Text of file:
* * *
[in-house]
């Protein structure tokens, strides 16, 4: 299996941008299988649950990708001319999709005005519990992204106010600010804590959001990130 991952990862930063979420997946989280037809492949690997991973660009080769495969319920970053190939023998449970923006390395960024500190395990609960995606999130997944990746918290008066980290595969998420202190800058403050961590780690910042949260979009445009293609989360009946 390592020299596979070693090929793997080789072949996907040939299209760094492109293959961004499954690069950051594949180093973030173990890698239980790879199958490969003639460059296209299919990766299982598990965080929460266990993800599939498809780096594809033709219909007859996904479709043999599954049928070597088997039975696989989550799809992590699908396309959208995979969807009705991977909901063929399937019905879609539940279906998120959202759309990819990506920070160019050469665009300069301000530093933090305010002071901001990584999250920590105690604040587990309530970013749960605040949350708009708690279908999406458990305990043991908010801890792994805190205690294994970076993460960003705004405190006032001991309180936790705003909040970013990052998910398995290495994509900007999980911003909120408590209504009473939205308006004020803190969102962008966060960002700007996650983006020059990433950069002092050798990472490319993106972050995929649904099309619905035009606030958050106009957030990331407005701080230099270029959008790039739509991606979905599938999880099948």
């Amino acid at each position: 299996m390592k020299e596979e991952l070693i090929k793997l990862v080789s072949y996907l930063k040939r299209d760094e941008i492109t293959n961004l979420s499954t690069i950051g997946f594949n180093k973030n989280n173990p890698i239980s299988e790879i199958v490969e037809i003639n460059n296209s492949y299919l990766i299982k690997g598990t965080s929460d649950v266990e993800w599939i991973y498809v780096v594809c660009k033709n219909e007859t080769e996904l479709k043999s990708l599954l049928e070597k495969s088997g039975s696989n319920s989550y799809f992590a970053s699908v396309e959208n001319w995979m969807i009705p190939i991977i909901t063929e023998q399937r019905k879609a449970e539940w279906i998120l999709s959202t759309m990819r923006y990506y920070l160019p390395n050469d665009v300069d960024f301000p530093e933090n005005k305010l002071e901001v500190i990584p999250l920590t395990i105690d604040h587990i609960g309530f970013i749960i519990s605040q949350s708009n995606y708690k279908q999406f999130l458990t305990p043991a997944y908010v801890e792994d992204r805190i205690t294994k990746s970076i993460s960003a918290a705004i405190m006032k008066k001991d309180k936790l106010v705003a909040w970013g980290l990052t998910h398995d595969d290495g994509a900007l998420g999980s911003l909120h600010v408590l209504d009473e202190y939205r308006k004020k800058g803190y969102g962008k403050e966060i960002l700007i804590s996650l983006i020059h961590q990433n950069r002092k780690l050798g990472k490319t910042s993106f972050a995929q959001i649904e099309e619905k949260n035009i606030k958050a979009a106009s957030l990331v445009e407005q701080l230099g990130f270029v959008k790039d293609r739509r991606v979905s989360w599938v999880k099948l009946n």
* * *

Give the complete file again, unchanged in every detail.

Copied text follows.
[in-house]
């Protein structure tokens, strides 16, 4: 299996941008299988649950990708001319999709005005519990992204106010600010804590959001990130 991952990862930063979420997946989280037809492949690997991973660009080769495969319920970053190939023998449970923006390395960024500190395990609960995606999130997944990746918290008066980290595969998420202190800058403050961590780690910042949260979009445009293609989360009946 390592020299596979070693090929793997080789072949996907040939299209760094492109293959961004499954690069950051594949180093973030173990890698239980790879199958490969003639460059296209299919990766299982598990965080929460266990993800599939498809780096594809033709219909007859996904479709043999599954049928070597088997039975696989989550799809992590699908396309959208995979969807009705991977909901063929399937019905879609539940279906998120959202759309990819990506920070160019050469665009300069301000530093933090305010002071901001990584999250920590105690604040587990309530970013749960605040949350708009708690279908999406458990305990043991908010801890792994805190205690294994970076993460960003705004405190006032001991309180936790705003909040970013990052998910398995290495994509900007999980911003909120408590209504009473939205308006004020803190969102962008966060960002700007996650983006020059990433950069002092050798990472490319993106972050995929649904099309619905035009606030958050106009957030990331407005701080230099270029959008790039739509991606979905599938999880099948």
């Amino acid at each position: 299996m390592k020299e596979e991952l070693i090929k793997l990862v080789s072949y996907l930063k040939r299209d760094e941008i492109t293959n961004l979420s499954t690069i950051g997946f594949n180093k973030n989280n173990p890698i239980s299988e790879i199958v490969e037809i003639n460059n296209s492949y299919l990766i299982k690997g598990t965080s929460d649950v266990e993800w599939i991973y498809v780096v594809c660009k033709n219909e007859t080769e996904l479709k043999s990708l599954l049928e070597k495969s088997g039975s696989n319920s989550y799809f992590a970053s699908v396309e959208n001319w995979m969807i009705p190939i991977i909901t063929e023998q399937r019905k879609a449970e539940w279906i998120l999709s959202t759309m990819r923006y990506y920070l160019p390395n050469d665009v300069d960024f301000p530093e933090n005005k305010l002071e901001v500190i990584p999250l920590t395990i105690d604040h587990i609960g309530f970013i749960i519990s605040q949350s708009n995606y708690k279908q999406f999130l458990t305990p043991a997944y908010v801890e792994d992204r805190i205690t294994k990746s970076i993460s960003a918290a705004i405190m006032k008066k001991d309180k936790l106010v705003a909040w970013g980290l990052t998910h398995d595969d290495g994509a900007l998420g999980s911003l909120h600010v408590l209504d009473e202190y939205r308006k004020k800058g803190y969102g962008k403050e966060i960002l700007i804590s996650l983006i020059h961590q990433n950069r002092k780690l050798g990472k490319t910042s993106f972050a995929q959001i649904e099309e619905k949260n035009i606030k958050a979009a106009s957030l990331v445009e407005q701080l230099g990130f270029v959008k790039d293609r739509r991606v979905s989360w599938v999880k099948l009946n």